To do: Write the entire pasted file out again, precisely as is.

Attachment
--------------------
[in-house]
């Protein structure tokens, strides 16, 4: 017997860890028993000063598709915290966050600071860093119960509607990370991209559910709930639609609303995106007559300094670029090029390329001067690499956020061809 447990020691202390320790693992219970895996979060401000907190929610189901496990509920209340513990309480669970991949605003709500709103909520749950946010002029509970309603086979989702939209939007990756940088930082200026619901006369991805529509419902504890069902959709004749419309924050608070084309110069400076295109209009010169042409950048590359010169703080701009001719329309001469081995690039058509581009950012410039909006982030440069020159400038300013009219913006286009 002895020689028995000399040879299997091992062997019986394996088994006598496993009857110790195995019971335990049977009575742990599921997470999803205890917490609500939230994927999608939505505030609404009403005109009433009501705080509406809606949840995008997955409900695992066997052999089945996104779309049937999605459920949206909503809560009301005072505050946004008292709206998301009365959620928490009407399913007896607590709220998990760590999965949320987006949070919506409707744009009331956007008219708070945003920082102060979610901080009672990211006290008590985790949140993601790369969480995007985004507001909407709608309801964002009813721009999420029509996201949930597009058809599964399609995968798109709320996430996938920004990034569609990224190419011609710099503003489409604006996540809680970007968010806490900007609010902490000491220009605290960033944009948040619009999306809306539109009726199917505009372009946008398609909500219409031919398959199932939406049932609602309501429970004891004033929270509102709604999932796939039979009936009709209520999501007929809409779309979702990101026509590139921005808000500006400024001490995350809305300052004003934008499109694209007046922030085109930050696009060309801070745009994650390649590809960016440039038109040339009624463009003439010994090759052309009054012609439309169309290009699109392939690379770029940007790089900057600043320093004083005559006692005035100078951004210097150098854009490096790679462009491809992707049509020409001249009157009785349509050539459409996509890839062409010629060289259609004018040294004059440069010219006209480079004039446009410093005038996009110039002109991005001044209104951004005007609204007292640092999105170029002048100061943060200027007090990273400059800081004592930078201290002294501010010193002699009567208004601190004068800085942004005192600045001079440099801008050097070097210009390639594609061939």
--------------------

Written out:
[in-house]
């Protein structure tokens, strides 16, 4: 017997860890028993000063598709915290966050600071860093119960509607990370991209559910709930639609609303995106007559300094670029090029390329001067690499956020061809 447990020691202390320790693992219970895996979060401000907190929610189901496990509920209340513990309480669970991949605003709500709103909520749950946010002029509970309603086979989702939209939007990756940088930082200026619901006369991805529509419902504890069902959709004749419309924050608070084309110069400076295109209009010169042409950048590359010169703080701009001719329309001469081995690039058509581009950012410039909006982030440069020159400038300013009219913006286009 002895020689028995000399040879299997091992062997019986394996088994006598496993009857110790195995019971335990049977009575742990599921997470999803205890917490609500939230994927999608939505505030609404009403005109009433009501705080509406809606949840995008997955409900695992066997052999089945996104779309049937999605459920949206909503809560009301005072505050946004008292709206998301009365959620928490009407399913007896607590709220998990760590999965949320987006949070919506409707744009009331956007008219708070945003920082102060979610901080009672990211006290008590985790949140993601790369969480995007985004507001909407709608309801964002009813721009999420029509996201949930597009058809599964399609995968798109709320996430996938920004990034569609990224190419011609710099503003489409604006996540809680970007968010806490900007609010902490000491220009605290960033944009948040619009999306809306539109009726199917505009372009946008398609909500219409031919398959199932939406049932609602309501429970004891004033929270509102709604999932796939039979009936009709209520999501007929809409779309979702990101026509590139921005808000500006400024001490995350809305300052004003934008499109694209007046922030085109930050696009060309801070745009994650390649590809960016440039038109040339009624463009003439010994090759052309009054012609439309169309290009699109392939690379770029940007790089900057600043320093004083005559006692005035100078951004210097150098854009490096790679462009491809992707049509020409001249009157009785349509050539459409996509890839062409010629060289259609004018040294004059440069010219006209480079004039446009410093005038996009110039002109991005001044209104951004005007609204007292640092999105170029002048100061943060200027007090990273400059800081004592930078201290002294501010010193002699009567208004601190004068800085942004005192600045001079440099801008050097070097210009390639594609061939």